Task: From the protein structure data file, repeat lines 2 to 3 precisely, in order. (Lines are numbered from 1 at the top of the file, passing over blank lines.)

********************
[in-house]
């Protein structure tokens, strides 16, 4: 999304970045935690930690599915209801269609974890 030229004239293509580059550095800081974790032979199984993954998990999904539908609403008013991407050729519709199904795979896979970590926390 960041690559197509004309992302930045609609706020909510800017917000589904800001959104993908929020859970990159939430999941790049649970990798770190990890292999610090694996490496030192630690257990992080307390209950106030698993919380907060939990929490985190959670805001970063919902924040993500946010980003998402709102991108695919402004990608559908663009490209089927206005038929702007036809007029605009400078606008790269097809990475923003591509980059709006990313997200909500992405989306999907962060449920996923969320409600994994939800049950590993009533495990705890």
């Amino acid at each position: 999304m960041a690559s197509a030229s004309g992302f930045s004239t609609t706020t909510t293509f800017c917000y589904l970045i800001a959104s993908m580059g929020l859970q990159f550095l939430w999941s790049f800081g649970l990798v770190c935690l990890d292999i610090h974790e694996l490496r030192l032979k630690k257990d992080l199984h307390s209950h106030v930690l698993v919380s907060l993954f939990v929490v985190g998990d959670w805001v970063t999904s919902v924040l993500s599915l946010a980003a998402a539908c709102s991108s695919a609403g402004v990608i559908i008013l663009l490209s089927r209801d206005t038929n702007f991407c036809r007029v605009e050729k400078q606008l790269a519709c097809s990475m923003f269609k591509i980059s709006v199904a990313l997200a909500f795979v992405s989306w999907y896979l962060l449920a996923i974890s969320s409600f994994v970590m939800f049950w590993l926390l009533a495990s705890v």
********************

């Protein structure tokens, strides 16, 4: 999304970045935690930690599915209801269609974890 030229004239293509580059550095800081974790032979199984993954998990999904539908609403008013991407050729519709199904795979896979970590926390 960041690559197509004309992302930045609609706020909510800017917000589904800001959104993908929020859970990159939430999941790049649970990798770190990890292999610090694996490496030192630690257990992080307390209950106030698993919380907060939990929490985190959670805001970063919902924040993500946010980003998402709102991108695919402004990608559908663009490209089927206005038929702007036809007029605009400078606008790269097809990475923003591509980059709006990313997200909500992405989306999907962060449920996923969320409600994994939800049950590993009533495990705890």
């Amino acid at each position: 999304m960041a690559s197509a030229s004309g992302f930045s004239t609609t706020t909510t293509f800017c917000y589904l970045i800001a959104s993908m580059g929020l859970q990159f550095l939430w999941s790049f800081g649970l990798v770190c935690l990890d292999i610090h974790e694996l490496r030192l032979k630690k257990d992080l199984h307390s209950h106030v930690l698993v919380s907060l993954f939990v929490v985190g998990d959670w805001v970063t999904s919902v924040l993500s599915l946010a980003a998402a539908c709102s991108s695919a609403g402004v990608i559908i008013l663009l490209s089927r209801d206005t038929n702007f991407c036809r007029v605009e050729k400078q606008l790269a519709c097809s990475m923003f269609k591509i980059s709006v199904a990313l997200a909500f795979v992405s989306w999907y896979l962060l449920a996923i974890s969320s409600f994994v970590m939800f049950w590993l926390l009533a495990s705890v």